The wave of protests around the world this fall — from Cairo to the University of California — has drawn increased attention to the tools employed by police forces trying to subdue crowds, and in particular to those based on the use of painful chemicals. In Cairo on Monday, the streets around Tahrir Square filled with thick clouds of tear gas, and protesters reported that the gas burned with an intensity that they had not experienced in earlier demonstrations this year.
The donations were a kind of unintentional gift to the de Blasio campaign: It has made tying Ms. Malliotakis, who represents parts of Staten Island and Brooklyn in the Assembly, to the national Republican Party and specifically to Mr. Trump a centerpiece of its strategy since she became the Republican front-runner last month. “Their pockets have no bottoms,” Mr. de Blasio’s campaign said of the Mercers in an email sent to supporters on Monday.
And it includes a new process to kill rats in their burrows using dry ice, a method only recently approved by the Environmental Protection Agency and tested to promising effect in some areas of the city last year. (In one Chinatown park, packing burrows with dry ice resulted in the deaths of 1,200 rats — suffocated by the release of carbon dioxide — and a reduction of rat burrows from 60 to two, officials said.)
Muck Rack makes it simple to find people, tweets, or articles that mention any name, keyword, company, hashtag etc. We've compiled this guide to help you make the most of your search.
Selecting a term
Start searching tweets, articles from media outlets, articles mentioned in tweets, journalists'
names, titles and bios with some suggested searches:
Companies or Topics (e.g. iPhone, Microsoft)
Phrases (e.g. "cloud computing") — use quotes to keep the terms together
Twitter handles (e.g. @username) — returns those who have mentioned or replied to
Names (e.g. "David Pogue")
Hashtags (e.g. #sxsw, #london2012)
Bio details (e.g. vegan, Olympics, father)
Muck Rack's Advanced Search allows for many boolean operators.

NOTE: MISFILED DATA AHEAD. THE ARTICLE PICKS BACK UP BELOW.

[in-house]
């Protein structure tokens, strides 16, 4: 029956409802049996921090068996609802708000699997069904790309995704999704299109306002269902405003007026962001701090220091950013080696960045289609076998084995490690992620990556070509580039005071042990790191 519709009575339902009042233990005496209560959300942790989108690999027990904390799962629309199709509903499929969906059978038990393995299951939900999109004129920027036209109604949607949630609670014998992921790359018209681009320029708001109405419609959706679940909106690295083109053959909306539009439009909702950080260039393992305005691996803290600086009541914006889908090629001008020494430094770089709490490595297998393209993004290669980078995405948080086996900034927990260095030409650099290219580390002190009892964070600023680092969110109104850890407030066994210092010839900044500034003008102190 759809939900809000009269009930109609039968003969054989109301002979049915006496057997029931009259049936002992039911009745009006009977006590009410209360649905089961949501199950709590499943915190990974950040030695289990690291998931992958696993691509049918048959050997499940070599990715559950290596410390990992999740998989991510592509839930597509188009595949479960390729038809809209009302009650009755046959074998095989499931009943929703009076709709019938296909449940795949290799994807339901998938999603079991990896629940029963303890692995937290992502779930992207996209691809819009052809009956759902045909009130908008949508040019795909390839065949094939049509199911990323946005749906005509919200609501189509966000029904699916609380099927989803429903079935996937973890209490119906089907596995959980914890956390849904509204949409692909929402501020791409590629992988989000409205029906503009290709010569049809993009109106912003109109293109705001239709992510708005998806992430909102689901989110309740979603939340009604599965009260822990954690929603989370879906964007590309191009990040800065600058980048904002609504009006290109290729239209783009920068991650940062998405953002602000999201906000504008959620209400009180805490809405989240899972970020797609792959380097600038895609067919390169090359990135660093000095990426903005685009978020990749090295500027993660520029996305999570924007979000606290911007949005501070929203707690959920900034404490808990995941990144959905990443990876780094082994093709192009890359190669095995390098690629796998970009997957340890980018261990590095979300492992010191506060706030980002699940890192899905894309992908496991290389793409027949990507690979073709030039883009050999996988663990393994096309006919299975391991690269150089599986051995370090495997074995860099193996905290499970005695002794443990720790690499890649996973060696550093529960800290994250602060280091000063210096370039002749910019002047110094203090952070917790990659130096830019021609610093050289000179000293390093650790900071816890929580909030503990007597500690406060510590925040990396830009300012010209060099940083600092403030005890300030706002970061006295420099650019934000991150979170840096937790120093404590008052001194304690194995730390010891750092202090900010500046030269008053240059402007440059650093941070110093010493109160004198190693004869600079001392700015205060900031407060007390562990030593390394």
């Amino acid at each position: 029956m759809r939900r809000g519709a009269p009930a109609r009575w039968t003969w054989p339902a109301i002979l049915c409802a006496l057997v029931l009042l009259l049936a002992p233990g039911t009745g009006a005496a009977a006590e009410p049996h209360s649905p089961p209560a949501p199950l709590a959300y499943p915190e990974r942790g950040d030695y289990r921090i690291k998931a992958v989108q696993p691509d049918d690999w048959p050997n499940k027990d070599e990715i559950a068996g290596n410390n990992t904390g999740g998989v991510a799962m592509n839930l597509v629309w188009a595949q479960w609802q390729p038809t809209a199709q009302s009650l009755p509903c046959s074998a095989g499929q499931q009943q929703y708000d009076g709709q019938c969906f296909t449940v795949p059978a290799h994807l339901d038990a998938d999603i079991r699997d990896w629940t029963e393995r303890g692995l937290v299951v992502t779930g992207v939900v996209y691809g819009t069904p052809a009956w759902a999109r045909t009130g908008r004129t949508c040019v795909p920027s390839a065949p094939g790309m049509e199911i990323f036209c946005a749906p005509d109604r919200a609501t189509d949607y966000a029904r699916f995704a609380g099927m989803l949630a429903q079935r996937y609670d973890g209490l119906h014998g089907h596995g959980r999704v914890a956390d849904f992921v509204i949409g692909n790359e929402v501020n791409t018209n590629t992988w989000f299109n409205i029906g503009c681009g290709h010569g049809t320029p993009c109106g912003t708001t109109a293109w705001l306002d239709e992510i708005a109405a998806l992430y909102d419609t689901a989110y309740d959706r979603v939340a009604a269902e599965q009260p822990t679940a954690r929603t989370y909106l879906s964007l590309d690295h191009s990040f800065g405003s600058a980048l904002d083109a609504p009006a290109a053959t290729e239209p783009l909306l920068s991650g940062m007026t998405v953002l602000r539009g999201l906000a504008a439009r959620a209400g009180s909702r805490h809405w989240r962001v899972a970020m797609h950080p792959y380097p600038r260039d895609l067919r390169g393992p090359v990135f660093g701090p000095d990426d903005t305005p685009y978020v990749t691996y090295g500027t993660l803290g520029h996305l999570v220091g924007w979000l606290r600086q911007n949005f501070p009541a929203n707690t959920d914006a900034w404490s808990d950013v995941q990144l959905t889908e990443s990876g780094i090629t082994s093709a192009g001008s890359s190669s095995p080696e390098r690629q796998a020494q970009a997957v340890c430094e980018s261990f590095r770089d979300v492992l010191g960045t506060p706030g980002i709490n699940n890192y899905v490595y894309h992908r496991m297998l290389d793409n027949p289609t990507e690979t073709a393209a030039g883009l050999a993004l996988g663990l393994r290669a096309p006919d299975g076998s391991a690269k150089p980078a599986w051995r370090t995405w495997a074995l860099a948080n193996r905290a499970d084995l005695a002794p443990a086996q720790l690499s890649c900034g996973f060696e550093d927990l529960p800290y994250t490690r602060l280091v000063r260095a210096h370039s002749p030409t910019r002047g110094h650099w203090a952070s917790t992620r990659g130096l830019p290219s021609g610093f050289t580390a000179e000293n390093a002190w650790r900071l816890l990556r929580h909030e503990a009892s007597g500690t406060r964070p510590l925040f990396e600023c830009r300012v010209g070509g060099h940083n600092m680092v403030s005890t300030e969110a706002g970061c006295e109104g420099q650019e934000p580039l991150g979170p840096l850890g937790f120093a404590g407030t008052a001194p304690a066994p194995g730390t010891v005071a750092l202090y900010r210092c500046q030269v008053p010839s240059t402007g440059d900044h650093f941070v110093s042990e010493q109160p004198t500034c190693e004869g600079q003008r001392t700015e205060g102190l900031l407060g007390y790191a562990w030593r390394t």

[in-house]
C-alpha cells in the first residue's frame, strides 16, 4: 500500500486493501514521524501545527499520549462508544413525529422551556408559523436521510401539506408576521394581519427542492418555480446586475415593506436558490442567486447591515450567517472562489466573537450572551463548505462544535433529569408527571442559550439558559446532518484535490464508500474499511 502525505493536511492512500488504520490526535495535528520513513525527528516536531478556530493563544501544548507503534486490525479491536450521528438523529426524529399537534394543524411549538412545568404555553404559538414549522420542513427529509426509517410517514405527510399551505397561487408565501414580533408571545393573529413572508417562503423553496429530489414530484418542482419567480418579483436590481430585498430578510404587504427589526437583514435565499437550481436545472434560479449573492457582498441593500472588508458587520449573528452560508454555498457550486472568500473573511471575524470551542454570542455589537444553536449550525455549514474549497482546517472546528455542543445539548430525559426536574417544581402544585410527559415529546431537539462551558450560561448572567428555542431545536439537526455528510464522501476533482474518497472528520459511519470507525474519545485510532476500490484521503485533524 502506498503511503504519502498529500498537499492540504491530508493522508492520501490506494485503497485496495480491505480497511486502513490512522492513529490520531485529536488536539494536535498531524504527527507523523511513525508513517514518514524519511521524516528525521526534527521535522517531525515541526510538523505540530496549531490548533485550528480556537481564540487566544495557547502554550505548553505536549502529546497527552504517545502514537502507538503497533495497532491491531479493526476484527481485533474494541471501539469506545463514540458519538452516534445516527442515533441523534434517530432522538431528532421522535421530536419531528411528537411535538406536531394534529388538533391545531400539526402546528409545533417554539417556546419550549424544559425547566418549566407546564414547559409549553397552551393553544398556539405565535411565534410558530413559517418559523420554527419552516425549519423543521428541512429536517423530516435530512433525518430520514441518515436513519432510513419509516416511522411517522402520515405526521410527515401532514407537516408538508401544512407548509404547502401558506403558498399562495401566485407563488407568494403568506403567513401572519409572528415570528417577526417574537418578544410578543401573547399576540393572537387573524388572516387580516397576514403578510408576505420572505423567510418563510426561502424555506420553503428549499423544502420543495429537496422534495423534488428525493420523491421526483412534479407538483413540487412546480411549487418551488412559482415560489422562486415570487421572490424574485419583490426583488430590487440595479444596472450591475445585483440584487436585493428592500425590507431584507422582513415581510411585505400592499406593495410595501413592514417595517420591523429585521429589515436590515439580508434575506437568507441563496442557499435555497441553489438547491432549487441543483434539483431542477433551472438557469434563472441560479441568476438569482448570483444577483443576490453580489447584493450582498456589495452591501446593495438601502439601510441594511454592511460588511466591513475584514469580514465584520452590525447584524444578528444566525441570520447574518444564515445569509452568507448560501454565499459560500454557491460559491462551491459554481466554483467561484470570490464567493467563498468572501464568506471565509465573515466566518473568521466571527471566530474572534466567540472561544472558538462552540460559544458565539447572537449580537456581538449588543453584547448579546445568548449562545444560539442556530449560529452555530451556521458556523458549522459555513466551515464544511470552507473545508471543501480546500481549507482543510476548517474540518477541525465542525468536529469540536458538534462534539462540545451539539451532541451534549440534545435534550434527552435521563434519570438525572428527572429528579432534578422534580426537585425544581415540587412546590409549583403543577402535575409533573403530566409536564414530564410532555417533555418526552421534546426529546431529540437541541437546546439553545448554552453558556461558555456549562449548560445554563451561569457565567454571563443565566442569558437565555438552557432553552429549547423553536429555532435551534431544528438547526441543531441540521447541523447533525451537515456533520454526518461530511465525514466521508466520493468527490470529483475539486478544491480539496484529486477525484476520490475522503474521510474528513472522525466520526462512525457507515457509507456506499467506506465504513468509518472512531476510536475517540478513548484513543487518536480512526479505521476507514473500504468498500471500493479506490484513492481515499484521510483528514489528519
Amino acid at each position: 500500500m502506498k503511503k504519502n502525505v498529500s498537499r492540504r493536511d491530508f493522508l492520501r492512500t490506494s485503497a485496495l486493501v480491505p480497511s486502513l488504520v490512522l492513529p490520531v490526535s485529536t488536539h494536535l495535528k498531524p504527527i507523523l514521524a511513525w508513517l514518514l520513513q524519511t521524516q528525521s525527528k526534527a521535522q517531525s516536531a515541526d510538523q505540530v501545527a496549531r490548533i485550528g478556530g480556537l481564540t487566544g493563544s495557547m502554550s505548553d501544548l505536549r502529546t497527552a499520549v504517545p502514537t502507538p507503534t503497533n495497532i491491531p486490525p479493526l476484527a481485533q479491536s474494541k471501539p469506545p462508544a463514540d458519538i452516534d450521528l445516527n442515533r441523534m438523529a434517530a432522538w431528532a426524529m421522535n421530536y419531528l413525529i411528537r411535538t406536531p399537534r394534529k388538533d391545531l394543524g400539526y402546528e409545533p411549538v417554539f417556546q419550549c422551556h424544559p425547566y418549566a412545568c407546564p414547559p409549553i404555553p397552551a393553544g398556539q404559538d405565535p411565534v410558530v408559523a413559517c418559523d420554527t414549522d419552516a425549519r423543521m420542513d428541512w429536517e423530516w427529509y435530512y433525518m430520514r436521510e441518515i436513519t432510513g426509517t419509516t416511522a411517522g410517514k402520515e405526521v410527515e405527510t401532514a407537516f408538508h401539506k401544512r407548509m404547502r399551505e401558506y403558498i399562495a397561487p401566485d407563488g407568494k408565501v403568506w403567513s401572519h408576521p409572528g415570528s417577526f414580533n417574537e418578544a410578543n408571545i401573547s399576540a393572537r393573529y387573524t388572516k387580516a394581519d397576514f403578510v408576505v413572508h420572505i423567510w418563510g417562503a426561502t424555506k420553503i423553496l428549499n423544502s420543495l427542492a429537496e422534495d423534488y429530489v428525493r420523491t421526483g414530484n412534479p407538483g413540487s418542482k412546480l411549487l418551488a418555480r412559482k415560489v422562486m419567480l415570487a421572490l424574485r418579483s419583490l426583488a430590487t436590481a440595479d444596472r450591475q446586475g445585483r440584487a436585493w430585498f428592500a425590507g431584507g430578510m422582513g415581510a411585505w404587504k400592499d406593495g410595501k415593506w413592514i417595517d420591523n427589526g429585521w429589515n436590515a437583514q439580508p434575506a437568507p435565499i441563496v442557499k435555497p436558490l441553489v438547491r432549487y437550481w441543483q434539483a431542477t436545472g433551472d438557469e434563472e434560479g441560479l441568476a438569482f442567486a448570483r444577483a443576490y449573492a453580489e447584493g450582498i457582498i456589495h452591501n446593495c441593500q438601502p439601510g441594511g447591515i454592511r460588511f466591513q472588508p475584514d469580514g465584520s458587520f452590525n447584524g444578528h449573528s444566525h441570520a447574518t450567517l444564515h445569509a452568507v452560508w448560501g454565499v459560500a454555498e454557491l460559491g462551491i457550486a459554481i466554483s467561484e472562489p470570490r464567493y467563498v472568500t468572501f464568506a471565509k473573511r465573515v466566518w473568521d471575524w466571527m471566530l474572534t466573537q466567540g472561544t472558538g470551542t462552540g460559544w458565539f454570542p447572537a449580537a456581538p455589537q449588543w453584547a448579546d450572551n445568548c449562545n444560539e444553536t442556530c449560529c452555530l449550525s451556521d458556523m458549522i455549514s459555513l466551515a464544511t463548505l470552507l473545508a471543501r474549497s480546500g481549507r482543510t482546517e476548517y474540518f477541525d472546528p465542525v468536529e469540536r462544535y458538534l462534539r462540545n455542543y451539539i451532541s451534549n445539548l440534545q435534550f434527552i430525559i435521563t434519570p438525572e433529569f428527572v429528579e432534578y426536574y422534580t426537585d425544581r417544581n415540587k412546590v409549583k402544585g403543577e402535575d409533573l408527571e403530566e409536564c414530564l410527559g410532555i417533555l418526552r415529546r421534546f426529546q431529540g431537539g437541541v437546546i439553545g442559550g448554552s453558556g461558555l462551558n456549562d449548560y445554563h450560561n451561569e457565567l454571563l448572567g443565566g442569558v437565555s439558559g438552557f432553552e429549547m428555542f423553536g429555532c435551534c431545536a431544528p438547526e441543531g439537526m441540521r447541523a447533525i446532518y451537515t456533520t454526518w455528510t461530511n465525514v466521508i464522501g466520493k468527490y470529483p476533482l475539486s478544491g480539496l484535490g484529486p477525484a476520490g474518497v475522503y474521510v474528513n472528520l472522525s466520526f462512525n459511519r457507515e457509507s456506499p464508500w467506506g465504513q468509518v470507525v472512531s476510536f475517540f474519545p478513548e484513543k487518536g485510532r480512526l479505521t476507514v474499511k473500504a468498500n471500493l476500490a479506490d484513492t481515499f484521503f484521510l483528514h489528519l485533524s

Find results that mention multiple specified terms, use AND or
+. For example, ensure each result contains both Elon Musk and Mark Zuckerberg by
searching Obama AND Romney or Obama + Romney.
Use the operators OR or , to broaden your search when you'd like either of
multiple terms to appear in results. (This is the default behavior of our search when no operators
are used.) For example, search for democrat OR republican to find results that refer to
Democrats and/or Republicans.
Use NOT or - to subtract results from your search. For
example, searching Disney will yield results about the Walt Disney Company as well as Walt Disney
World Resort. To exclude mentions of Disney World, search for Disney -World or Disney
When using one of these operators with a phrase, enclose it in quotation marks. For example, you can
find results about smartphones excluding Apple's iPhone 4S by searching smartphone -"iPhone
Exact case matching or punctuation
If you're searching for a brand name or keyword that relies on specific punctuation marks or capitalization, you can
find results that match your exact query by adding matchcase: before the keyword you're searching for, like matchcase:E*TRADE .
Use parentheses to separate multiple
boolean phrases. For example, to find journalists talking about having fun in Disney World or
Disneyland, search for ("disney world" OR disneyland) AND fun.
An asterisk can be used to search for any variation of a root word truncated by the asterisk. For example, searching for admin* will return results for administrator, administration, administer, administered, etc.
A near operator is an AND operator where you can control the distance between the words. You can vary the distance the near operation uses by adding a forward slash and number (between 0-99) such as strawberries NEAR/10 "whipped cream", which means the strawberries must exist within 10 words of "whipped cream".